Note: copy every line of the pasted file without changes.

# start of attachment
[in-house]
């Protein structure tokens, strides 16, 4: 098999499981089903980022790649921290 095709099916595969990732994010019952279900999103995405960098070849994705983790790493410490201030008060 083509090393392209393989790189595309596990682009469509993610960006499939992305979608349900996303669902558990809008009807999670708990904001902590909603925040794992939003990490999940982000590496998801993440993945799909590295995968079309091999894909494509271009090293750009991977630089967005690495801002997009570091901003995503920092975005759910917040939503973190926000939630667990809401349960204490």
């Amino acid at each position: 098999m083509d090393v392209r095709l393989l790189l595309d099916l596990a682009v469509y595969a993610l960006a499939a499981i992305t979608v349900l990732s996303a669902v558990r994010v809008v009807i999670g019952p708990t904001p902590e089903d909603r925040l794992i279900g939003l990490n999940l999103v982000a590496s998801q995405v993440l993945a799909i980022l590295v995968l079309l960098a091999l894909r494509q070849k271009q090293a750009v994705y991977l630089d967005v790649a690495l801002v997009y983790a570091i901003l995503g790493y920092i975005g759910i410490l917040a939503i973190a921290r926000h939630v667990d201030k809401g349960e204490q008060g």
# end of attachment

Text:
[in-house]
């Protein structure tokens, strides 16, 4: 098999499981089903980022790649921290 095709099916595969990732994010019952279900999103995405960098070849994705983790790493410490201030008060 083509090393392209393989790189595309596990682009469509993610960006499939992305979608349900996303669902558990809008009807999670708990904001902590909603925040794992939003990490999940982000590496998801993440993945799909590295995968079309091999894909494509271009090293750009991977630089967005690495801002997009570091901003995503920092975005759910917040939503973190926000939630667990809401349960204490």
């Amino acid at each position: 098999m083509d090393v392209r095709l393989l790189l595309d099916l596990a682009v469509y595969a993610l960006a499939a499981i992305t979608v349900l990732s996303a669902v558990r994010v809008v009807i999670g019952p708990t904001p902590e089903d909603r925040l794992i279900g939003l990490n999940l999103v982000a590496s998801q995405v993440l993945a799909i980022l590295v995968l079309l960098a091999l894909r494509q070849k271009q090293a750009v994705y991977l630089d967005v790649a690495l801002v997009y983790a570091i901003l995503g790493y920092i975005g759910i410490l917040a939503i973190a921290r926000h939630v667990d201030k809401g349960e204490q008060g």